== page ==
A misleading picture of MPS liability
The Christian Schneider column published Wednesday contains information that is, at best, flatly misleading.
Before he even gets to the main point of his argument – and there are critical problems there, too – Schneider falsely claims Milwaukee Public Schools “ignored Walker’s plan” when it “re-upped” employee contracts.
What plan exactly did MPS ignore?
The plan that became Act 10 was introduced in February 2011. The terms of MPS’ current employee contracts – which have saved the district an estimated $150-plus million in health care costs – were laid out months before in September 2010 and approved on Dec. 2, 2010.
The Journal Sentinel’s own PolitiFact Wisconsin found then-Gov.-elect Scott Walker first publicly hinted at his plan to curb public employee collective bargaining days later on Dec. 7, 2010. PolitiFact ruled the claim that the governor campaigned on his plan false. We did not know about the plan when we approved the contracts.
And what about Schneider’s central argument – that retiree benefit costs could bankrupt the district?
The author uses a 2009 liability analysis that came before aggressive and critical steps the Milwaukee School Board and the administration of MPS Superintendent Gregory Thornton took to address the district’s long-term liability.
MPS has acted to raise its minimum retirement age and years of service required to reach retirement, and we project that the steps will save the district several hundred million dollars in legacy costs over the next 30 years. We changed health plan administrators and plan design.
We formed a trust to fund the liability. The health care contributions that are part of the 2010 contract – and further contributions that will take place once contracts expire – will further reduce the liability. We froze a supplemental pension for teachers and ended it for new hires, shaving millions more from long-term liability.
All of those actions will significantly reduce the base liability – and we’ll know by just how much in the coming months. At the same time, we know our actions have shaved at least a full percentage point off the projected growth of that liability. Think of that like getting a lower interest rate on your mortgage.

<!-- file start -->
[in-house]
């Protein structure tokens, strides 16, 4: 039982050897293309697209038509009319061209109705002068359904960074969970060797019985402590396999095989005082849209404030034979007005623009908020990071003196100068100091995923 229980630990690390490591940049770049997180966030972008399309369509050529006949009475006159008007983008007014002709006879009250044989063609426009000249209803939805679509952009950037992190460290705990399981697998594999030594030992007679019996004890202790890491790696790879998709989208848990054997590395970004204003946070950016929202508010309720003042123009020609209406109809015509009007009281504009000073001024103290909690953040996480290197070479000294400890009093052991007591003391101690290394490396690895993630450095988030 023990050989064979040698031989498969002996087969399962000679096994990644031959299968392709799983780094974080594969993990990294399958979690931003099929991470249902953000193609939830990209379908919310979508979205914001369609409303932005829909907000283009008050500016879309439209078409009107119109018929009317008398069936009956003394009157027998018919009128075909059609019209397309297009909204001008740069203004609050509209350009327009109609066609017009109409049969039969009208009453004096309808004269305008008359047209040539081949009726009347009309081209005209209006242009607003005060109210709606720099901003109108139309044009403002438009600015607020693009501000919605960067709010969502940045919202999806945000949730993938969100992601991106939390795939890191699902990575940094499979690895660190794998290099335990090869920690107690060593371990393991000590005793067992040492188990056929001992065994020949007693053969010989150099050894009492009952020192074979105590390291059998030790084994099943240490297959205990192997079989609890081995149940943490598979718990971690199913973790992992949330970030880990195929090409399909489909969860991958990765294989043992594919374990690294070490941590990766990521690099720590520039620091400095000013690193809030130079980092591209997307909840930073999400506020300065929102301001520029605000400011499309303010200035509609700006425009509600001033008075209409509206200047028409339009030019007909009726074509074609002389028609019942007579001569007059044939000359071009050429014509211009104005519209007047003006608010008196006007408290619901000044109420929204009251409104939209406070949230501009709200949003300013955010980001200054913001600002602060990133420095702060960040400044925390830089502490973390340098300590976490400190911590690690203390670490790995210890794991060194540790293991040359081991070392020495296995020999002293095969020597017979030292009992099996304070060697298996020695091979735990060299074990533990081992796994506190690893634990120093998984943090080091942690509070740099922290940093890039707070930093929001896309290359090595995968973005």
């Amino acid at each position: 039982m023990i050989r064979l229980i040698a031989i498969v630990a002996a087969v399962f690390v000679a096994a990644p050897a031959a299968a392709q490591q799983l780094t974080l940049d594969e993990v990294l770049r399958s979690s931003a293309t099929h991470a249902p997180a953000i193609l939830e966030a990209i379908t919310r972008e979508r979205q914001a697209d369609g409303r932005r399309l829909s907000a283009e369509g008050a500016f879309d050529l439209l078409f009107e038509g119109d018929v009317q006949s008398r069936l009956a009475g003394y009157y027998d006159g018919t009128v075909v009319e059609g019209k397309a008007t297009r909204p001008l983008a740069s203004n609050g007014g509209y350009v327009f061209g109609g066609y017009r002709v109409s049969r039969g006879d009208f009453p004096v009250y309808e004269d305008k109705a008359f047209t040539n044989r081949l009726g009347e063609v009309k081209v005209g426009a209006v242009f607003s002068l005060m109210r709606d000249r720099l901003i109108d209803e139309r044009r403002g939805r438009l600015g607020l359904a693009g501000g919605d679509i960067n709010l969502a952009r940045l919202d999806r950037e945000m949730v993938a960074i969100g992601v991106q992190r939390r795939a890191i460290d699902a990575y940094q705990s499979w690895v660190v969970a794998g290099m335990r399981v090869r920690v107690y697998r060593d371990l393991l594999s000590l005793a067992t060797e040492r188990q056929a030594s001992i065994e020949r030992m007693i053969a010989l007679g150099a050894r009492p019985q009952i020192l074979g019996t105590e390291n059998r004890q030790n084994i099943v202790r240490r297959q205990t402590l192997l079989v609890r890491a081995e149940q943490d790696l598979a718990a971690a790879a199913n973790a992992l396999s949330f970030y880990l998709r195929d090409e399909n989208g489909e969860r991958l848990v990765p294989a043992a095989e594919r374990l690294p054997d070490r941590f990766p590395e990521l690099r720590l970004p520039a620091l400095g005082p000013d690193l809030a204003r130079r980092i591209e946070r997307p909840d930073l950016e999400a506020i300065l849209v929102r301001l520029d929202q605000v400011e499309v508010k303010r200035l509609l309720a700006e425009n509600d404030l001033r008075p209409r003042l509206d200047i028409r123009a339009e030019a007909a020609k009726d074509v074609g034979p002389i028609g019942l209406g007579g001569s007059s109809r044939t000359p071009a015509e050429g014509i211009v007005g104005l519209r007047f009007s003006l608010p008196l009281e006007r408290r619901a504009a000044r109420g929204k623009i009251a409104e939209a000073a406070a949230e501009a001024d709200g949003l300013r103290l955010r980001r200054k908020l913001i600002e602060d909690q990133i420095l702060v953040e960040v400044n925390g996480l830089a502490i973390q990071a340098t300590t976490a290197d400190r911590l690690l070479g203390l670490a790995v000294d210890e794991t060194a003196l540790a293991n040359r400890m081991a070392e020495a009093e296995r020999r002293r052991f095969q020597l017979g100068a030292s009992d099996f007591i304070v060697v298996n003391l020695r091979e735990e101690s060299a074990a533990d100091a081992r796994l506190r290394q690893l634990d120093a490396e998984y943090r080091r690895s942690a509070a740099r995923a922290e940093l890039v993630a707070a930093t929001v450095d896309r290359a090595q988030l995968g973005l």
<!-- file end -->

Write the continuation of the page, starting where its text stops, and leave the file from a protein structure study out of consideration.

MPS has taken aggressive steps to cut costs across the district and ensure more dollars are flowing to classrooms. The health care savings from our 2010 contracts estimated at more than $150 million will grow further as board actions in 2011 yield an additional $188 million in estimated health care and pension savings through 2017. We’re also moving toward a central kitchen to serve healthy meals more efficiently, saving an estimated $90 million over 15 years.
We’ve rebid our transportation contracts for an estimated $2.2 million in savings, and we’re using private-sector Six Sigma efficiency strategies to save money on operational costs such as textbooks, saving an estimated $2.7 million. Our 2011-’12 budget cut positions and spending at Central Services, saving $5.7 million. Millions more cuts at Central Services are in the 2012-’13 budget.
We would have been happy to share all of that information – particularly the information that affects legacy costs – with Schneider or his colleagues at the Wisconsin Policy Research Institute if anyone had asked.
We appreciate what we hope and can only assume are WPRI’s efforts to accurately inform the public and believe that goal would best be served by using the most relevant, up-to-date information rather than 3-year-old data that, at this point, paints a misleading picture of what is a very important issue.
Michael Bonds is president of the Milwaukee School Board.